Ready to end the suspense over his future, and prepared to step aside for at least one season, Pittsburgh Steelers coach Bill Cowher will announce at a Friday news conference that he is retiring after 15 seasons with the team.
Operating on a timeline established during a Tuesday morning meeting with Steelers ownership, Cowher was originally set to return to Pittsburgh next Monday to reveal his plans. But after driving to his new home in Raleigh, N.C., on Tuesday, and spending several days with his family there, Cowher apparently decided there was no need to delay a decision that has been one of the NFL's worst kept secrets in recent weeks.
Cowher apprised Steelers owner Dan Rooney on Thursday afternoon that he had made up his mind and saw no sense in delaying an announcement until next week. The Steelers on Thursday night announced the Friday news conference, which is set for 1 p.m. ET. Although the team did not announce a decision, word of Cowher's resignation was delivered to his assistant coaches.
The consensus among high-ranking team officials, and sources around the NFL for several weeks, was that Cowher, 49, would retire to spend more time with his family. In fact, it would have been stunning if Cowher had returned from his North Carolina hiatus and announced he was coming back to the team to fulfill the final year of his current contract.
There has been rampant speculation since last May, when it was revealed that Cowher and his wife had purchased a home in Raleigh that 2006 would be his last season with the team. That speculation was fueled when contract discussions between the Steelers and Cowher's representative failed to produce an extension to his deal.
It's believed the Steelers offered Cowher a two- or three-year extension that would have raised his salary into the $6 million range at the back end of the deal. Cowher is believed to earn about $4 million per year under his existing contract and some feel he will return after a year away from the game, and having recharged his batteries, and sign a more lucrative contract elsewhere.
He has been purposely cryptic about his plans but, in a late-season conference call with Carolina-area media, Cowher acknowledged he would resolve his status for the future shortly after the season ended.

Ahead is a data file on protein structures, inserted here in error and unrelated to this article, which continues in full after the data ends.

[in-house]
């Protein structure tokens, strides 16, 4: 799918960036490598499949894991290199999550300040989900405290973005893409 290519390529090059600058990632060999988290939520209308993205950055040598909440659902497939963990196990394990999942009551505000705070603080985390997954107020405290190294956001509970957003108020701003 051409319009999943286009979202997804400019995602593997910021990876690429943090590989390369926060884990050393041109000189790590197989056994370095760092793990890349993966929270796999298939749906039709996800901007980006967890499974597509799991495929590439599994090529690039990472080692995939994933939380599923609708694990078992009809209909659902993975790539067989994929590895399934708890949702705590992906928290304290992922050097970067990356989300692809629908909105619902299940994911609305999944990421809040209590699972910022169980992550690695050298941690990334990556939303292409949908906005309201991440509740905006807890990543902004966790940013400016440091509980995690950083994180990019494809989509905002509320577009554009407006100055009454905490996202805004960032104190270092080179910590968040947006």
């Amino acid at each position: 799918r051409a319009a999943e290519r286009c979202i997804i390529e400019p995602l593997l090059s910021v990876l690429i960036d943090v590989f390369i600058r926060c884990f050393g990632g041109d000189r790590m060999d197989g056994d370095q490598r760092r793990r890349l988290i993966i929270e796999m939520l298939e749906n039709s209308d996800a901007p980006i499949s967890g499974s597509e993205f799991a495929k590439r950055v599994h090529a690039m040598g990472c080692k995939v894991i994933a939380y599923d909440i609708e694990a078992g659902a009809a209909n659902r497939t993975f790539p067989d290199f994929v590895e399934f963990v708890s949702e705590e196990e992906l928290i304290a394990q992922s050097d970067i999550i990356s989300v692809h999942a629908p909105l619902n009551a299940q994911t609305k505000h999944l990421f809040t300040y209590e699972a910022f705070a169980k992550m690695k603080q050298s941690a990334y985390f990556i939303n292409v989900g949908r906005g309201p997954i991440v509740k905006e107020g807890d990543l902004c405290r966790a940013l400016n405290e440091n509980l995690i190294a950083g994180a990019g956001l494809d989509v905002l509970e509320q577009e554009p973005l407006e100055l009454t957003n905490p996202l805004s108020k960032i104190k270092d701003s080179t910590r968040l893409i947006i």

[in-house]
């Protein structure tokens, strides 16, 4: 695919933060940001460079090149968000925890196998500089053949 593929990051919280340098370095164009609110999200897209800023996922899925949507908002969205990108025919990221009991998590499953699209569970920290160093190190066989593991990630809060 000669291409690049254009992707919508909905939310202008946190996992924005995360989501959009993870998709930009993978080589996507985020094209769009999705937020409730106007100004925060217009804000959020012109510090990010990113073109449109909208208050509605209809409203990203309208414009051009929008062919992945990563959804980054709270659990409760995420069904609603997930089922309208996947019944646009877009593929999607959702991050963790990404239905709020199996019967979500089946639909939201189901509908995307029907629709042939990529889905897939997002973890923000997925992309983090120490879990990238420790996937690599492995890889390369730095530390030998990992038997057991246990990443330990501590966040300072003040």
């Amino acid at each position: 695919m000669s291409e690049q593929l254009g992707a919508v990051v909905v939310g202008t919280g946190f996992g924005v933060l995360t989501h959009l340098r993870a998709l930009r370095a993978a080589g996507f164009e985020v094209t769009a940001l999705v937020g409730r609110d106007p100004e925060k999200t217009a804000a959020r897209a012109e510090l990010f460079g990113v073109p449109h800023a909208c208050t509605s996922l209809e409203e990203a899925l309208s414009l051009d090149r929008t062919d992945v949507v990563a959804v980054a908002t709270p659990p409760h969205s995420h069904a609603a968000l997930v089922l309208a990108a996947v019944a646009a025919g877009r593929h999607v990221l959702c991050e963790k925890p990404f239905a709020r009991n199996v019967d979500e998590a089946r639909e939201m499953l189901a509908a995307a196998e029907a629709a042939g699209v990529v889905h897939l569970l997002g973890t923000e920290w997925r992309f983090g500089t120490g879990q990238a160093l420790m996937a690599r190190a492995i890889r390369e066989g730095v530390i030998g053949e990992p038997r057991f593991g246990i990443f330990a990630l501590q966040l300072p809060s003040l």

Cowher huddled early Tuesday morning with Dan Rooney and team president Art Rooney II before driving to Raleigh to join his wife and the couple's youngest daughter, who lived there all season. During the Tuesday meeting, Steelers ownership did not attempt to press Cowher for a more expeditious decision on his future, and agreed that he should take some time to deliberate.
What altered the timetable, which called for a decision next week, is unknown. A source on Thursday night said the Steelers did not force Cowher to accelerate his decision-making process for fear the team might lose some of its own potential in-house candidates to other teams.
Within the Steelers' inner circle, it had been widely accepted that a decision would come early next week, and that Cowher would likely walk away from the NFL for at least a year. One organizational source said that he felt Cowher "had one foot out the door" as early as last spring. Cowher has conceded that, after the team's Super Bowl XL victory 11 months ago, he considered retirement.
Once his existing contract with the Steelers expires following the 2007 season, he would be free to seek employment elsewhere. If Cowher exits the game now, many believe he will explore jobs in broadcasting for the 2007 season.
Typical of Pittsburgh management, the Steelers will allow the situation to play out, and will then react accordingly. Even though the Steelers slumped to 8-8 in 2006, the roster remains a talented one, and the club is capable of a quick rebound.
For those reasons, and the stability and support of ownership, the Pittsburgh vacancy will be regarded as the plum job of all the current openings. Steelers management is confident it will find a suitable successor.
In-house candidates almost certainly would include assistant head coach Russ Grimm and offensive coordinator Ken Whisenhunt, both of whom are candidates for other current openings around the league as well.
By making his decision known Friday, Cowher gives the Steelers the ability to talk to some of the assistant coaches currently in the playoffs. The NFL gives teams looking for head coaches until Sunday night to set up and conduct interviews with coaches currently in the playoffs. That could put the Steelers in position to talk to Cam Cameron of the Chargers and Ron Rivera of the Bears among other assistants.
In his 15 seasons, Cowher has compiled a 161-99-1, including playoff games. Under his stewardship, the Steelers have won eight division titles, earned 10 playoff berths, advanced to the conference championship game six times, appeared in two Super Bowl games and won one.
Information from ESPN.com senior writer John Clayton and The Associated Press was used in this report.